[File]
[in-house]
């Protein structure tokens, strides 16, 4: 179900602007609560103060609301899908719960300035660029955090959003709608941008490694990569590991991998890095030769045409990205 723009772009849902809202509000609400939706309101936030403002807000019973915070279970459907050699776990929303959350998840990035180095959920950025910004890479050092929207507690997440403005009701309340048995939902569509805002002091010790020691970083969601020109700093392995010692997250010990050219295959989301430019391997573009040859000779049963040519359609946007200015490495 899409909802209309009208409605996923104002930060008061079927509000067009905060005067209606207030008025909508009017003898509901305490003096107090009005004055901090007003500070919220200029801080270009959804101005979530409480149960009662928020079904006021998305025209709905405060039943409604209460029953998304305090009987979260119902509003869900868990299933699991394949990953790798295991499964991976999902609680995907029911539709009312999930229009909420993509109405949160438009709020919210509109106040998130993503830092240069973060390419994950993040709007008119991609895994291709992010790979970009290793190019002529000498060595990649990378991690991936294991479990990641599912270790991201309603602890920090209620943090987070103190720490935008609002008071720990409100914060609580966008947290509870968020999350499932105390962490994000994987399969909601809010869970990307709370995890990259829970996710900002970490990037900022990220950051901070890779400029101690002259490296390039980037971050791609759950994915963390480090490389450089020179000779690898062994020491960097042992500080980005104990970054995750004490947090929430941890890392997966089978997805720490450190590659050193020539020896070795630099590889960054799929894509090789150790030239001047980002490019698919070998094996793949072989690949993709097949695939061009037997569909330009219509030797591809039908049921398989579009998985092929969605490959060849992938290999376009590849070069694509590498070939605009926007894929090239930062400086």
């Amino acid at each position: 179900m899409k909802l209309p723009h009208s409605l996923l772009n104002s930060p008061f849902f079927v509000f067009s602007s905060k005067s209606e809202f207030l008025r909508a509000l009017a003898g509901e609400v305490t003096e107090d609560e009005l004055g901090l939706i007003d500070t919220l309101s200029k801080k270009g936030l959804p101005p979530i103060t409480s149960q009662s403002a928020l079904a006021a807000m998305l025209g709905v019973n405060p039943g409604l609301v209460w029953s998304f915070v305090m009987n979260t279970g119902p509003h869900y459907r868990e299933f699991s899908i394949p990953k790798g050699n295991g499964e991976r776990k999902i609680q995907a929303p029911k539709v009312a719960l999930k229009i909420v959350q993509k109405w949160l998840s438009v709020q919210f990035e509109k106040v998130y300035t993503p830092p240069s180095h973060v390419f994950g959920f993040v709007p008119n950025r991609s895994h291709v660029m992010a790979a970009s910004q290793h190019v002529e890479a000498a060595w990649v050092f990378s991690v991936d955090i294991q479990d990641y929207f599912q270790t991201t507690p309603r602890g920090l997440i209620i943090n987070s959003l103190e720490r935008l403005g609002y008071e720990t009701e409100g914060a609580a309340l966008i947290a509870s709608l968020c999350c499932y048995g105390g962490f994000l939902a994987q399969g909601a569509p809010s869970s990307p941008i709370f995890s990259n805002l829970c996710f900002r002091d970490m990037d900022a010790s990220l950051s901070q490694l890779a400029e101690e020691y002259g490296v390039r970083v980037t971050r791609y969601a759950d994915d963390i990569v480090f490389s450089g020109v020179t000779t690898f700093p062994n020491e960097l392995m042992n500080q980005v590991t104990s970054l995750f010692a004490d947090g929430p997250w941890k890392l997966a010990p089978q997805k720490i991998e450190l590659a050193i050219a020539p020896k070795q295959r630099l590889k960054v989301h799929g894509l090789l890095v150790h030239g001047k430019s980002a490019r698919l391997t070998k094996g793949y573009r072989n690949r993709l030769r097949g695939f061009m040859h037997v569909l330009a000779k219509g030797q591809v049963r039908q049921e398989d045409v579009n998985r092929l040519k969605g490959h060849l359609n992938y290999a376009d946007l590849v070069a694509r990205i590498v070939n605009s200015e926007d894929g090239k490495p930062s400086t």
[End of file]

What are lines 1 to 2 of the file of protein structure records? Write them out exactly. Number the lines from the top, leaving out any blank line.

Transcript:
[in-house]
């Protein structure tokens, strides 16, 4: 179900602007609560103060609301899908719960300035660029955090959003709608941008490694990569590991991998890095030769045409990205 723009772009849902809202509000609400939706309101936030403002807000019973915070279970459907050699776990929303959350998840990035180095959920950025910004890479050092929207507690997440403005009701309340048995939902569509805002002091010790020691970083969601020109700093392995010692997250010990050219295959989301430019391997573009040859000779049963040519359609946007200015490495 899409909802209309009208409605996923104002930060008061079927509000067009905060005067209606207030008025909508009017003898509901305490003096107090009005004055901090007003500070919220200029801080270009959804101005979530409480149960009662928020079904006021998305025209709905405060039943409604209460029953998304305090009987979260119902509003869900868990299933699991394949990953790798295991499964991976999902609680995907029911539709009312999930229009909420993509109405949160438009709020919210509109106040998130993503830092240069973060390419994950993040709007008119991609895994291709992010790979970009290793190019002529000498060595990649990378991690991936294991479990990641599912270790991201309603602890920090209620943090987070103190720490935008609002008071720990409100914060609580966008947290509870968020999350499932105390962490994000994987399969909601809010869970990307709370995890990259829970996710900002970490990037900022990220950051901070890779400029101690002259490296390039980037971050791609759950994915963390480090490389450089020179000779690898062994020491960097042992500080980005104990970054995750004490947090929430941890890392997966089978997805720490450190590659050193020539020896070795630099590889960054799929894509090789150790030239001047980002490019698919070998094996793949072989690949993709097949695939061009037997569909330009219509030797591809039908049921398989579009998985092929969605490959060849992938290999376009590849070069694509590498070939605009926007894929090239930062400086």